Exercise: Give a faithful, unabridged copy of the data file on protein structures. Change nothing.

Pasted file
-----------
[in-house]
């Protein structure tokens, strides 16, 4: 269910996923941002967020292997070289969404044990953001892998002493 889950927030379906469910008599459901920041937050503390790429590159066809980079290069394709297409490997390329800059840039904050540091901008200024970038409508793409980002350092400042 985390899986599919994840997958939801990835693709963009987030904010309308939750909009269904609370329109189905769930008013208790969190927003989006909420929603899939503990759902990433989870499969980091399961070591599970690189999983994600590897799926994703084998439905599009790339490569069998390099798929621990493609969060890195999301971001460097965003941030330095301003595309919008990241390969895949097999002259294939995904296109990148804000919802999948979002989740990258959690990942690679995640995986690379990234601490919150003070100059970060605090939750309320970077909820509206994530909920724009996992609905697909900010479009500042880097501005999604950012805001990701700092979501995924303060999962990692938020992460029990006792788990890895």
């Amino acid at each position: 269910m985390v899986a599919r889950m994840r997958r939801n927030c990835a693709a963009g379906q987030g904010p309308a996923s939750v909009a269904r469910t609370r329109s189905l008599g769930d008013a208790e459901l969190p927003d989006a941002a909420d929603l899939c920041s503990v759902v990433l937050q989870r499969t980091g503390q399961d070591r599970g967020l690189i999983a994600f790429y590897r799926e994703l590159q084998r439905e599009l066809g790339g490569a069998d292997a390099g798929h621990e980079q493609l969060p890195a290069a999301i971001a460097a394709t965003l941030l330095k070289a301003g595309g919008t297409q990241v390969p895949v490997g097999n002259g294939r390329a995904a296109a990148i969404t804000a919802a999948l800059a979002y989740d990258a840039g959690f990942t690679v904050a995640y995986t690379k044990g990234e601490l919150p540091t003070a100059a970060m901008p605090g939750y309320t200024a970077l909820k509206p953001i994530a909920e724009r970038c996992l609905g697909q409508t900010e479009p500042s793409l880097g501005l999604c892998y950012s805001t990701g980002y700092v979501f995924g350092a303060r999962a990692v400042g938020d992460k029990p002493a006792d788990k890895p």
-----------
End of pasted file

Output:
[in-house]
């Protein structure tokens, strides 16, 4: 269910996923941002967020292997070289969404044990953001892998002493 889950927030379906469910008599459901920041937050503390790429590159066809980079290069394709297409490997390329800059840039904050540091901008200024970038409508793409980002350092400042 985390899986599919994840997958939801990835693709963009987030904010309308939750909009269904609370329109189905769930008013208790969190927003989006909420929603899939503990759902990433989870499969980091399961070591599970690189999983994600590897799926994703084998439905599009790339490569069998390099798929621990493609969060890195999301971001460097965003941030330095301003595309919008990241390969895949097999002259294939995904296109990148804000919802999948979002989740990258959690990942690679995640995986690379990234601490919150003070100059970060605090939750309320970077909820509206994530909920724009996992609905697909900010479009500042880097501005999604950012805001990701700092979501995924303060999962990692938020992460029990006792788990890895």
């Amino acid at each position: 269910m985390v899986a599919r889950m994840r997958r939801n927030c990835a693709a963009g379906q987030g904010p309308a996923s939750v909009a269904r469910t609370r329109s189905l008599g769930d008013a208790e459901l969190p927003d989006a941002a909420d929603l899939c920041s503990v759902v990433l937050q989870r499969t980091g503390q399961d070591r599970g967020l690189i999983a994600f790429y590897r799926e994703l590159q084998r439905e599009l066809g790339g490569a069998d292997a390099g798929h621990e980079q493609l969060p890195a290069a999301i971001a460097a394709t965003l941030l330095k070289a301003g595309g919008t297409q990241v390969p895949v490997g097999n002259g294939r390329a995904a296109a990148i969404t804000a919802a999948l800059a979002y989740d990258a840039g959690f990942t690679v904050a995640y995986t690379k044990g990234e601490l919150p540091t003070a100059a970060m901008p605090g939750y309320t200024a970077l909820k509206p953001i994530a909920e724009r970038c996992l609905g697909q409508t900010e479009p500042s793409l880097g501005l999604c892998y950012s805001t990701g980002y700092v979501f995924g350092a303060r999962a990692v400042g938020d992460k029990p002493a006792d788990k890895p």